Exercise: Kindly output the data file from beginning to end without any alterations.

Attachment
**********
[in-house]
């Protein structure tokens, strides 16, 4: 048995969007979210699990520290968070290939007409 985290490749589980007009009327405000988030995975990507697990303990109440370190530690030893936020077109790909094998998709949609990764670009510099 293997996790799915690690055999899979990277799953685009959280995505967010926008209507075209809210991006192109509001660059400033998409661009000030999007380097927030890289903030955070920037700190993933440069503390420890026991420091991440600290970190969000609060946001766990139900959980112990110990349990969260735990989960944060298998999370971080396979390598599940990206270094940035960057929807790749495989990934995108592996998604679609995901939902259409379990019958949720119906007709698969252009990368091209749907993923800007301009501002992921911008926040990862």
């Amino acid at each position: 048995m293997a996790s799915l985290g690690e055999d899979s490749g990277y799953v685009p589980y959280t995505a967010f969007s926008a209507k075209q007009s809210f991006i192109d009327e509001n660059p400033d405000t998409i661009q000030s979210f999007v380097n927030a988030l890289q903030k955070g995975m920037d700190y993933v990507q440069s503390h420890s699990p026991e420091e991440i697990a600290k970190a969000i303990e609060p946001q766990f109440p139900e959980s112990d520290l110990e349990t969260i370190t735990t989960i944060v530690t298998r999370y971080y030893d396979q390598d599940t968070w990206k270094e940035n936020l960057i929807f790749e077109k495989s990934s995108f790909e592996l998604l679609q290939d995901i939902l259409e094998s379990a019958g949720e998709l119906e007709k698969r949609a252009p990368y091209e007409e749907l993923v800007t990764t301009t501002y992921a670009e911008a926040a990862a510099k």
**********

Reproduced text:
[in-house]
């Protein structure tokens, strides 16, 4: 048995969007979210699990520290968070290939007409 985290490749589980007009009327405000988030995975990507697990303990109440370190530690030893936020077109790909094998998709949609990764670009510099 293997996790799915690690055999899979990277799953685009959280995505967010926008209507075209809210991006192109509001660059400033998409661009000030999007380097927030890289903030955070920037700190993933440069503390420890026991420091991440600290970190969000609060946001766990139900959980112990110990349990969260735990989960944060298998999370971080396979390598599940990206270094940035960057929807790749495989990934995108592996998604679609995901939902259409379990019958949720119906007709698969252009990368091209749907993923800007301009501002992921911008926040990862």
């Amino acid at each position: 048995m293997a996790s799915l985290g690690e055999d899979s490749g990277y799953v685009p589980y959280t995505a967010f969007s926008a209507k075209q007009s809210f991006i192109d009327e509001n660059p400033d405000t998409i661009q000030s979210f999007v380097n927030a988030l890289q903030k955070g995975m920037d700190y993933v990507q440069s503390h420890s699990p026991e420091e991440i697990a600290k970190a969000i303990e609060p946001q766990f109440p139900e959980s112990d520290l110990e349990t969260i370190t735990t989960i944060v530690t298998r999370y971080y030893d396979q390598d599940t968070w990206k270094e940035n936020l960057i929807f790749e077109k495989s990934s995108f790909e592996l998604l679609q290939d995901i939902l259409e094998s379990a019958g949720e998709l119906e007709k698969r949609a252009p990368y091209e007409e749907l993923v800007t990764t301009t501002y992921a670009e911008a926040a990862a510099k």